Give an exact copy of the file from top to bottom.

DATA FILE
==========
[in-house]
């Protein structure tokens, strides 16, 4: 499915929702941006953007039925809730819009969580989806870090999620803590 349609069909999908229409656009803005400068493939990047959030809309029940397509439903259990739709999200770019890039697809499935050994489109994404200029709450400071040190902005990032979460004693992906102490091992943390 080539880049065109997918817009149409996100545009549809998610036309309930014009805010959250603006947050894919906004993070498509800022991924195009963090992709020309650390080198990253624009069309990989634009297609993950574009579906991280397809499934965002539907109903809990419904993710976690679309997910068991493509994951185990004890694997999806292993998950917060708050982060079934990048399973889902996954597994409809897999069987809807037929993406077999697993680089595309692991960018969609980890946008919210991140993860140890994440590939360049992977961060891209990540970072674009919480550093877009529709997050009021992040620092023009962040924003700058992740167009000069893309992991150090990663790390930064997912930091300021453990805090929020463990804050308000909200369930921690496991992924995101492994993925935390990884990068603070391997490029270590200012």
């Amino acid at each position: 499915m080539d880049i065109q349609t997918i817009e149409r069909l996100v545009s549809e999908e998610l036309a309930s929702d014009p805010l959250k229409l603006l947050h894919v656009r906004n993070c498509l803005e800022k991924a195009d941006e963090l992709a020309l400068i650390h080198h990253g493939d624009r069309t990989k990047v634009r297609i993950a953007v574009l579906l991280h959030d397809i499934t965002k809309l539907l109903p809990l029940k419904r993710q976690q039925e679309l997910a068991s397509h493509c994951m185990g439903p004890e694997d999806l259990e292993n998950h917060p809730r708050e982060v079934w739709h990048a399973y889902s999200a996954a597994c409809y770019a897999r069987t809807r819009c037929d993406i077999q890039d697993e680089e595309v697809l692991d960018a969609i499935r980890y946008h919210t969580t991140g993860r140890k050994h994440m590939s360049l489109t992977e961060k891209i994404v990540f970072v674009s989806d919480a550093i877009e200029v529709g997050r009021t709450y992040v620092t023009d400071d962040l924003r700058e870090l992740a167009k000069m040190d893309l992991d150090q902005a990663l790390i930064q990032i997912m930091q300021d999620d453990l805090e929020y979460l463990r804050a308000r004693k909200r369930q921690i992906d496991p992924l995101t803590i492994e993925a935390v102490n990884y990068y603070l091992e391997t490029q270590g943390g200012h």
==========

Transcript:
[in-house]
């Protein structure tokens, strides 16, 4: 499915929702941006953007039925809730819009969580989806870090999620803590 349609069909999908229409656009803005400068493939990047959030809309029940397509439903259990739709999200770019890039697809499935050994489109994404200029709450400071040190902005990032979460004693992906102490091992943390 080539880049065109997918817009149409996100545009549809998610036309309930014009805010959250603006947050894919906004993070498509800022991924195009963090992709020309650390080198990253624009069309990989634009297609993950574009579906991280397809499934965002539907109903809990419904993710976690679309997910068991493509994951185990004890694997999806292993998950917060708050982060079934990048399973889902996954597994409809897999069987809807037929993406077999697993680089595309692991960018969609980890946008919210991140993860140890994440590939360049992977961060891209990540970072674009919480550093877009529709997050009021992040620092023009962040924003700058992740167009000069893309992991150090990663790390930064997912930091300021453990805090929020463990804050308000909200369930921690496991992924995101492994993925935390990884990068603070391997490029270590200012």
């Amino acid at each position: 499915m080539d880049i065109q349609t997918i817009e149409r069909l996100v545009s549809e999908e998610l036309a309930s929702d014009p805010l959250k229409l603006l947050h894919v656009r906004n993070c498509l803005e800022k991924a195009d941006e963090l992709a020309l400068i650390h080198h990253g493939d624009r069309t990989k990047v634009r297609i993950a953007v574009l579906l991280h959030d397809i499934t965002k809309l539907l109903p809990l029940k419904r993710q976690q039925e679309l997910a068991s397509h493509c994951m185990g439903p004890e694997d999806l259990e292993n998950h917060p809730r708050e982060v079934w739709h990048a399973y889902s999200a996954a597994c409809y770019a897999r069987t809807r819009c037929d993406i077999q890039d697993e680089e595309v697809l692991d960018a969609i499935r980890y946008h919210t969580t991140g993860r140890k050994h994440m590939s360049l489109t992977e961060k891209i994404v990540f970072v674009s989806d919480a550093i877009e200029v529709g997050r009021t709450y992040v620092t023009d400071d962040l924003r700058e870090l992740a167009k000069m040190d893309l992991d150090q902005a990663l790390i930064q990032i997912m930091q300021d999620d453990l805090e929020y979460l463990r804050a308000r004693k909200r369930q921690i992906d496991p992924l995101t803590i492994e993925a935390v102490n990884y990068y603070l091992e391997t490029q270590g943390g200012h």